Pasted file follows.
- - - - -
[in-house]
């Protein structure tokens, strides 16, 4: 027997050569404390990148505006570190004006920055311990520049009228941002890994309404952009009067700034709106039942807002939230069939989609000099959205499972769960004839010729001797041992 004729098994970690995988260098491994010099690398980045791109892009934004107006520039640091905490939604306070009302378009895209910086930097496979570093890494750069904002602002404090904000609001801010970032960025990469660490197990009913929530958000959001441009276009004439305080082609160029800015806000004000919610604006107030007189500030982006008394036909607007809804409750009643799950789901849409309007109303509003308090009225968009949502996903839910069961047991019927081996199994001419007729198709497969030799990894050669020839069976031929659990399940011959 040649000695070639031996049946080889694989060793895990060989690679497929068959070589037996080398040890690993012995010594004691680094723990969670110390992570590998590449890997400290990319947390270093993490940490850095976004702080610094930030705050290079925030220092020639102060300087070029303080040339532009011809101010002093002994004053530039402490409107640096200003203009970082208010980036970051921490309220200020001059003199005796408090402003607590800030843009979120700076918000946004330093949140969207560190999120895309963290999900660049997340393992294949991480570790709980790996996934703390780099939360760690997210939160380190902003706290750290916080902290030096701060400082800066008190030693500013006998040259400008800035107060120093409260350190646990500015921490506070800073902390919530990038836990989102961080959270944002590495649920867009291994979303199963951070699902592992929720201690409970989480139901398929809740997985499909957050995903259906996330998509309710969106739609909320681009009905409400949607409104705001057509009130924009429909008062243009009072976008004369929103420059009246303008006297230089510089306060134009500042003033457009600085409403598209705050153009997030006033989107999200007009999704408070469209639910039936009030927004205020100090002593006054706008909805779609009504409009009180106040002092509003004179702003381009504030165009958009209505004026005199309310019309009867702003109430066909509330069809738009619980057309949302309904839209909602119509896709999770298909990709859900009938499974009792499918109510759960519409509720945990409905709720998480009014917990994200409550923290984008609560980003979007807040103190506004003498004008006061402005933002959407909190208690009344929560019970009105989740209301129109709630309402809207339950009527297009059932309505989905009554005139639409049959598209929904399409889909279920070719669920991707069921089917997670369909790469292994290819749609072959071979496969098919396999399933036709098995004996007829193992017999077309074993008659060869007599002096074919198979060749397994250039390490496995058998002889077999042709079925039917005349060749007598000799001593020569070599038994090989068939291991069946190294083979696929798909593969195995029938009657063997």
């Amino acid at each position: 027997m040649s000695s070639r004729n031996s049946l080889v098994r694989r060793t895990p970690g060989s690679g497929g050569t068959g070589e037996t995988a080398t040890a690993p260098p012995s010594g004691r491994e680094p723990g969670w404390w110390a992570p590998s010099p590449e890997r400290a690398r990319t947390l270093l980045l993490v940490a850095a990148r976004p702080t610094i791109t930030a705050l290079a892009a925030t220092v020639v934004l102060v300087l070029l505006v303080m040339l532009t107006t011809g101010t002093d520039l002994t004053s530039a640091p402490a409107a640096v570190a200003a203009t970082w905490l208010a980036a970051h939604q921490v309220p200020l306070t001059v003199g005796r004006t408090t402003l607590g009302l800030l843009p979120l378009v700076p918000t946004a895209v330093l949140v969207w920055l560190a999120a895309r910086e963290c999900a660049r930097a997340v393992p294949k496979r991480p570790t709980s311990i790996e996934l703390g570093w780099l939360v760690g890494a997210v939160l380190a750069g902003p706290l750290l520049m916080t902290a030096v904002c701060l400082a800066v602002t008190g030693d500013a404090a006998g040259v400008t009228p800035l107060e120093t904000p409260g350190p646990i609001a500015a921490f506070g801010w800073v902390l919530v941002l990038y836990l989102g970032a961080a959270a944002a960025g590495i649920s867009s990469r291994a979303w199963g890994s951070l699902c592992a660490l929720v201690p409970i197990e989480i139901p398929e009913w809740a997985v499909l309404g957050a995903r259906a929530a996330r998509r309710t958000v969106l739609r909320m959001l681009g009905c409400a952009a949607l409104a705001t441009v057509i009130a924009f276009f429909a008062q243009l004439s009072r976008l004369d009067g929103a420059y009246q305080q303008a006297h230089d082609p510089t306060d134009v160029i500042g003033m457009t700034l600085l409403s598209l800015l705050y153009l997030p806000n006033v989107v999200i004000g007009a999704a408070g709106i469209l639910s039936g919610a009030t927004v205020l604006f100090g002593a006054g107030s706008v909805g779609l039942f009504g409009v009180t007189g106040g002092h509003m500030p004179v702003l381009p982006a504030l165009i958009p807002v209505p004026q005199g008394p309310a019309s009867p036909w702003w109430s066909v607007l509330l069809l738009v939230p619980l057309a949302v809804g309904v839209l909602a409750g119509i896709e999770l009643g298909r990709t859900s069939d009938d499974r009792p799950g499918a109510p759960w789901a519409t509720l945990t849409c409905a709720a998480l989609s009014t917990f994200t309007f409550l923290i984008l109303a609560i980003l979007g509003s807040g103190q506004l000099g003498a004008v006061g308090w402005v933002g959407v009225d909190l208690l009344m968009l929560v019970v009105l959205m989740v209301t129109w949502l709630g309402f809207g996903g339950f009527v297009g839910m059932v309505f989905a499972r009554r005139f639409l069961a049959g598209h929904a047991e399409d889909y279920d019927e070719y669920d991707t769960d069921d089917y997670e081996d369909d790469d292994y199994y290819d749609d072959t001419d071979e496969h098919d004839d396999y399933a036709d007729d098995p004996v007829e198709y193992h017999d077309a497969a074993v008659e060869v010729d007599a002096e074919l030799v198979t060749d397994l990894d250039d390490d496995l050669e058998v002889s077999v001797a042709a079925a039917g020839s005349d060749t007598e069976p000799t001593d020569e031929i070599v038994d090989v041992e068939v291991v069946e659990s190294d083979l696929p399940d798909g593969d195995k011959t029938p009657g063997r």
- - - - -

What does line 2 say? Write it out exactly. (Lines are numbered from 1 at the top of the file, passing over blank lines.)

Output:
């Protein structure tokens, strides 16, 4: 027997050569404390990148505006570190004006920055311990520049009228941002890994309404952009009067700034709106039942807002939230069939989609000099959205499972769960004839010729001797041992 004729098994970690995988260098491994010099690398980045791109892009934004107006520039640091905490939604306070009302378009895209910086930097496979570093890494750069904002602002404090904000609001801010970032960025990469660490197990009913929530958000959001441009276009004439305080082609160029800015806000004000919610604006107030007189500030982006008394036909607007809804409750009643799950789901849409309007109303509003308090009225968009949502996903839910069961047991019927081996199994001419007729198709497969030799990894050669020839069976031929659990399940011959 040649000695070639031996049946080889694989060793895990060989690679497929068959070589037996080398040890690993012995010594004691680094723990969670110390992570590998590449890997400290990319947390270093993490940490850095976004702080610094930030705050290079925030220092020639102060300087070029303080040339532009011809101010002093002994004053530039402490409107640096200003203009970082208010980036970051921490309220200020001059003199005796408090402003607590800030843009979120700076918000946004330093949140969207560190999120895309963290999900660049997340393992294949991480570790709980790996996934703390780099939360760690997210939160380190902003706290750290916080902290030096701060400082800066008190030693500013006998040259400008800035107060120093409260350190646990500015921490506070800073902390919530990038836990989102961080959270944002590495649920867009291994979303199963951070699902592992929720201690409970989480139901398929809740997985499909957050995903259906996330998509309710969106739609909320681009009905409400949607409104705001057509009130924009429909008062243009009072976008004369929103420059009246303008006297230089510089306060134009500042003033457009600085409403598209705050153009997030006033989107999200007009999704408070469209639910039936009030927004205020100090002593006054706008909805779609009504409009009180106040002092509003004179702003381009504030165009958009209505004026005199309310019309009867702003109430066909509330069809738009619980057309949302309904839209909602119509896709999770298909990709859900009938499974009792499918109510759960519409509720945990409905709720998480009014917990994200409550923290984008609560980003979007807040103190506004003498004008006061402005933002959407909190208690009344929560019970009105989740209301129109709630309402809207339950009527297009059932309505989905009554005139639409049959598209929904399409889909279920070719669920991707069921089917997670369909790469292994290819749609072959071979496969098919396999399933036709098995004996007829193992017999077309074993008659060869007599002096074919198979060749397994250039390490496995058998002889077999042709079925039917005349060749007598000799001593020569070599038994090989068939291991069946190294083979696929798909593969195995029938009657063997």